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Thread: Sash making?

  1. #1
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    Question Sash making?

    If I'm interested in making a sash out of a Wallace Dress Blue tartan for my lady, (yes, I know it's usually used for dances and rarely seen), and rather than a fully traditional sash, it has to be good for a Ren Fair, though I am open to a traditional sash if it's affordable. How much fabric would I need for a traditional sash, and what techniques or recommendations does the rabble have for sashes?
    Aut Viam Inveniam Aut Faciam
    Proud Member of Clan Macpherson!
    "Touch not the cat bot a glove"

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    By my estimates, it would take somewhere around 2-3 yards of tartan to run the length of a sash. If you already have the tartan, you could find a pattern online or at a local fabric store. If you don't have it yet, it my be worth your while buying a finished one. Good tartan runs a wide array of prices. For the tartan you are looking for, I found it for around $75-85 USD/yrd. Aside from the expense, there is also the tedium of hand fringing the ends. I found a made to order sash offered in Wallace Dress Blue for about $116 USD online. But that doesn't count shipping. But then again, I'm lazy. So what seems like a good idea to me, might not to you.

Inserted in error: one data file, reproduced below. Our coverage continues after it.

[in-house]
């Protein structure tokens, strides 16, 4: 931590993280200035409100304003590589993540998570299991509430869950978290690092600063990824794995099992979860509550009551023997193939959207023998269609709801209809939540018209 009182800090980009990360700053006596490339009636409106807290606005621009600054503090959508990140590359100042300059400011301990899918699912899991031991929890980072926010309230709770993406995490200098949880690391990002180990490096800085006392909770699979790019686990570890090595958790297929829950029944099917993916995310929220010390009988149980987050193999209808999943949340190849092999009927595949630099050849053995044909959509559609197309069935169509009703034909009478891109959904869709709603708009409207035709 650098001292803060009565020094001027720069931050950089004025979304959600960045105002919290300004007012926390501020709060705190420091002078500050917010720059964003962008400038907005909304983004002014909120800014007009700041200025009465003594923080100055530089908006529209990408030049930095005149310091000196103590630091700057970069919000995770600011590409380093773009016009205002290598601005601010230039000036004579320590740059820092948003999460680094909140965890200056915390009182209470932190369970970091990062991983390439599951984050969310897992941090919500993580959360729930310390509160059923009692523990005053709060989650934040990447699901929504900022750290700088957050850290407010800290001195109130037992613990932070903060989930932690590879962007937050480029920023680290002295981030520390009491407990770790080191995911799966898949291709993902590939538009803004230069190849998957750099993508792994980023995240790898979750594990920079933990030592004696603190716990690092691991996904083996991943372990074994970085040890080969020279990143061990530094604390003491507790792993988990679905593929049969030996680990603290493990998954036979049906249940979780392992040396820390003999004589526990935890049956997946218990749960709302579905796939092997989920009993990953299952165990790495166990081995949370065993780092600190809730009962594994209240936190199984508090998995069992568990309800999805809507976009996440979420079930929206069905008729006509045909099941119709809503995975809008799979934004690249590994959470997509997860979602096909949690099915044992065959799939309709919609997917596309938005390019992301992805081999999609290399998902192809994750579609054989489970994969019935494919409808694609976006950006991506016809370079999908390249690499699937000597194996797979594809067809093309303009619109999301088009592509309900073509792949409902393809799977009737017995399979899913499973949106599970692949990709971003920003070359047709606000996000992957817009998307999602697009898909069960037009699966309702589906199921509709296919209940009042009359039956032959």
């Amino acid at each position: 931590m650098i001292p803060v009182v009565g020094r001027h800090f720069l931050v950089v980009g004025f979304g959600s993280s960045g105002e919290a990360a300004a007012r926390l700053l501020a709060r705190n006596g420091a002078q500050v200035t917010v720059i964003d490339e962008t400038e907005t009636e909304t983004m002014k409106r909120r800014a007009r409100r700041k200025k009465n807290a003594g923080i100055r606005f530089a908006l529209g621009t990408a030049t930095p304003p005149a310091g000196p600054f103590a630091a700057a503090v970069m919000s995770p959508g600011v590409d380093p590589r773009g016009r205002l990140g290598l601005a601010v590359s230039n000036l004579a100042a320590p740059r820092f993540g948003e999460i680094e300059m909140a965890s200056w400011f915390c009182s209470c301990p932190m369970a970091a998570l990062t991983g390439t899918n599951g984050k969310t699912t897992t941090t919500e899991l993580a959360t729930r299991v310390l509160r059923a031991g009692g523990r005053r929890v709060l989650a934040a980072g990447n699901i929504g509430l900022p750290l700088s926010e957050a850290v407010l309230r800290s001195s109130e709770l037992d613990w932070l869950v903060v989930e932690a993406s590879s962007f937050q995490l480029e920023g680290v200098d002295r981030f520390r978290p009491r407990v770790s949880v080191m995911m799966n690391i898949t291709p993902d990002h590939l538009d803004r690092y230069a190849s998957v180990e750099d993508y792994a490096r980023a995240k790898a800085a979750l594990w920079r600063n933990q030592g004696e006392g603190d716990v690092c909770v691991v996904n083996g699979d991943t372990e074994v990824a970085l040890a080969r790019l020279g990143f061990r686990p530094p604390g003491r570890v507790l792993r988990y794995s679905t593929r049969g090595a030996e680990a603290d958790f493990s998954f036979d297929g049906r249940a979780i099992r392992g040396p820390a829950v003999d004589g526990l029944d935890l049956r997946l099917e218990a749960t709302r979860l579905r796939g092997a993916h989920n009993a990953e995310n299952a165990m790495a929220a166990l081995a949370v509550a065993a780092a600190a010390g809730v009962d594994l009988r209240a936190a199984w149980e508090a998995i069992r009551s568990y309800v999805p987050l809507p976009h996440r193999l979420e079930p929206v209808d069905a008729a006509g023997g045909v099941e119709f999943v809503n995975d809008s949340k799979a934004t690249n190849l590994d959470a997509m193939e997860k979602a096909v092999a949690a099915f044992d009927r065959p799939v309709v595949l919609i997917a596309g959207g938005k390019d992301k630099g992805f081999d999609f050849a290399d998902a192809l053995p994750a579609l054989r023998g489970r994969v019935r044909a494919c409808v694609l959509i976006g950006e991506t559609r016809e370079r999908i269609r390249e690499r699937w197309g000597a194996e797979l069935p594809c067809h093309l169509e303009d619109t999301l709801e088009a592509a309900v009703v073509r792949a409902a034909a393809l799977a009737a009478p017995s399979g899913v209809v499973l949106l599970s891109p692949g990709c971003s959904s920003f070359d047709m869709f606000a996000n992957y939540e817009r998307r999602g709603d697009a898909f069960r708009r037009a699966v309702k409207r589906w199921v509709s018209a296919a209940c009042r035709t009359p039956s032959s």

Keep your rings charged, pleats in the back, and stay geeky!
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  4. #3
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    Are any sort of sashes traditional?

    I would have said that the sash is Victorian, and the arisich is the garment with a tradition - that is how it is said, the spelling is arisaid, though how they work out the writing down and reading of Gaelic is beyond me.

    From what I have read there are few rules at Ren fairs anyway, so you can be creative with what you have.

    Anne the Pleater :ootd:
    I presume to dictate to no man what he shall eat or drink or wherewithal he shall be clothed."
    -- The Hon. Stuart Ruaidri Erskine, The Kilt & How to Wear It, 1901.

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  6. #4
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    Renfair is to renaissance/medieval reenactment as Steampunk is to Victorian/Edwardian reenactment. When I mentioned "traditional", I was referring to it's place in modern Highland ladies attire. It seems to be the most common form of tartan display for the more conservative lady-folk. For her c1610 kit, my wife wears an arisad with what would otherwise be considered an English kit. Note to self: Get some pictures of her in that kit.
    Keep your rings charged, pleats in the back, and stay geeky!
    https://kiltedlantern.wixsite.com/kiltedlantern

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  8. #5
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    Quote Originally Posted by Sir Didymous View Post
    By my estimates, it would take somewhere around 2-3 yards of tartan to run the length of a sash. If you already have the tartan, you could find a pattern online or at a local fabric store. If you don't have it yet, it my be worth your while buying a finished one. Good tartan runs a wide array of prices. For the tartan you are looking for, I found it for around $75-85 USD/yrd. Aside from the expense, there is also the tedium of hand fringing the ends. I found a made to order sash offered in Wallace Dress Blue for about $116 USD online. But that doesn't count shipping. But then again, I'm lazy. So what seems like a good idea to me, might not to you.
    If you can tell me, where do you find one at that cost?